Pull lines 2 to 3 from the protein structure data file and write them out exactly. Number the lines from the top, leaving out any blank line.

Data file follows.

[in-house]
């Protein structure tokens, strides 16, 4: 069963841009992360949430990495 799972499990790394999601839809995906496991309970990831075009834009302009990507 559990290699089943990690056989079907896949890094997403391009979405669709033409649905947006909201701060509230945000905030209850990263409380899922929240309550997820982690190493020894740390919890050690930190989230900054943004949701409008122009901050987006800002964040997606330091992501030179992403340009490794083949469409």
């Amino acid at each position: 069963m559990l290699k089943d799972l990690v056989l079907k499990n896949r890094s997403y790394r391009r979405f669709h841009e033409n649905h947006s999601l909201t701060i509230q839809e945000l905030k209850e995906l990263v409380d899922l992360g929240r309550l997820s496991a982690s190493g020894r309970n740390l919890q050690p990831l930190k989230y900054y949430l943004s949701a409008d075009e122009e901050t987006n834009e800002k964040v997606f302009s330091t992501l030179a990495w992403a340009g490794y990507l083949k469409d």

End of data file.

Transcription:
């Protein structure tokens, strides 16, 4: 069963841009992360949430990495 799972499990790394999601839809995906496991309970990831075009834009302009990507 559990290699089943990690056989079907896949890094997403391009979405669709033409649905947006909201701060509230945000905030209850990263409380899922929240309550997820982690190493020894740390919890050690930190989230900054943004949701409008122009901050987006800002964040997606330091992501030179992403340009490794083949469409």
């Amino acid at each position: 069963m559990l290699k089943d799972l990690v056989l079907k499990n896949r890094s997403y790394r391009r979405f669709h841009e033409n649905h947006s999601l909201t701060i509230q839809e945000l905030k209850e995906l990263v409380d899922l992360g929240r309550l997820s496991a982690s190493g020894r309970n740390l919890q050690p990831l930190k989230y900054y949430l943004s949701a409008d075009e122009e901050t987006n834009e800002k964040v997606f302009s330091t992501l030179a990495w992403a340009g490794y990507l083949k469409d």